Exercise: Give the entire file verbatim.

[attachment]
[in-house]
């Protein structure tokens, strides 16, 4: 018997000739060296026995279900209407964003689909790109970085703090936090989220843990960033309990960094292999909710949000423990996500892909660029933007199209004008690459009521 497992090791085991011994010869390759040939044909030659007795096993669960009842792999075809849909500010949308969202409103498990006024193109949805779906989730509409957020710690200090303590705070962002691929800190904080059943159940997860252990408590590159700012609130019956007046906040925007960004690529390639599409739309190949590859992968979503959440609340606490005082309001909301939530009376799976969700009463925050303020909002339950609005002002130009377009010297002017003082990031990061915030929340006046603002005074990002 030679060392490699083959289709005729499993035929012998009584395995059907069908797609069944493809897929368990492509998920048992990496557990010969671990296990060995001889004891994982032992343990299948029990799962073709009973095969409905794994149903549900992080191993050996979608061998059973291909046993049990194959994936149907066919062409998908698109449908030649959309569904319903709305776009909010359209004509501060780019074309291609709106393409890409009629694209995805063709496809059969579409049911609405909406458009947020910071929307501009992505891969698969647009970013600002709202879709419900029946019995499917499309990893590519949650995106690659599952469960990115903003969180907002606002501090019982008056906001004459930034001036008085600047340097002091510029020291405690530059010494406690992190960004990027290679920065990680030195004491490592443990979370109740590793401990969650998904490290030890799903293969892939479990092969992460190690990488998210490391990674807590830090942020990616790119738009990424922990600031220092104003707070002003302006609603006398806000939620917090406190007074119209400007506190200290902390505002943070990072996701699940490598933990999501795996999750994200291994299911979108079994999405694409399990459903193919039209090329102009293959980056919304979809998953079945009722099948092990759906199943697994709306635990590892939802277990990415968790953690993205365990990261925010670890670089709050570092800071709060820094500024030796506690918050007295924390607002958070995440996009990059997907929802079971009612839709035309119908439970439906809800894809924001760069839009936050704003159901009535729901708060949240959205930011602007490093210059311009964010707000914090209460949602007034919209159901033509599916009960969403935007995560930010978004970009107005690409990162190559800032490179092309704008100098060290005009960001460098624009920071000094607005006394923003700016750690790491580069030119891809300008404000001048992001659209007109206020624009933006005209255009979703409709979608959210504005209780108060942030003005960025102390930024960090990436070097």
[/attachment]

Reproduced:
[in-house]
């Protein structure tokens, strides 16, 4: 018997000739060296026995279900209407964003689909790109970085703090936090989220843990960033309990960094292999909710949000423990996500892909660029933007199209004008690459009521 497992090791085991011994010869390759040939044909030659007795096993669960009842792999075809849909500010949308969202409103498990006024193109949805779906989730509409957020710690200090303590705070962002691929800190904080059943159940997860252990408590590159700012609130019956007046906040925007960004690529390639599409739309190949590859992968979503959440609340606490005082309001909301939530009376799976969700009463925050303020909002339950609005002002130009377009010297002017003082990031990061915030929340006046603002005074990002 030679060392490699083959289709005729499993035929012998009584395995059907069908797609069944493809897929368990492509998920048992990496557990010969671990296990060995001889004891994982032992343990299948029990799962073709009973095969409905794994149903549900992080191993050996979608061998059973291909046993049990194959994936149907066919062409998908698109449908030649959309569904319903709305776009909010359209004509501060780019074309291609709106393409890409009629694209995805063709496809059969579409049911609405909406458009947020910071929307501009992505891969698969647009970013600002709202879709419900029946019995499917499309990893590519949650995106690659599952469960990115903003969180907002606002501090019982008056906001004459930034001036008085600047340097002091510029020291405690530059010494406690992190960004990027290679920065990680030195004491490592443990979370109740590793401990969650998904490290030890799903293969892939479990092969992460190690990488998210490391990674807590830090942020990616790119738009990424922990600031220092104003707070002003302006609603006398806000939620917090406190007074119209400007506190200290902390505002943070990072996701699940490598933990999501795996999750994200291994299911979108079994999405694409399990459903193919039209090329102009293959980056919304979809998953079945009722099948092990759906199943697994709306635990590892939802277990990415968790953690993205365990990261925010670890670089709050570092800071709060820094500024030796506690918050007295924390607002958070995440996009990059997907929802079971009612839709035309119908439970439906809800894809924001760069839009936050704003159901009535729901708060949240959205930011602007490093210059311009964010707000914090209460949602007034919209159901033509599916009960969403935007995560930010978004970009107005690409990162190559800032490179092309704008100098060290005009960001460098624009920071000094607005006394923003700016750690790491580069030119891809300008404000001048992001659209007109206020624009933006005209255009979703409709979608959210504005209780108060942030003005960025102390930024960090990436070097």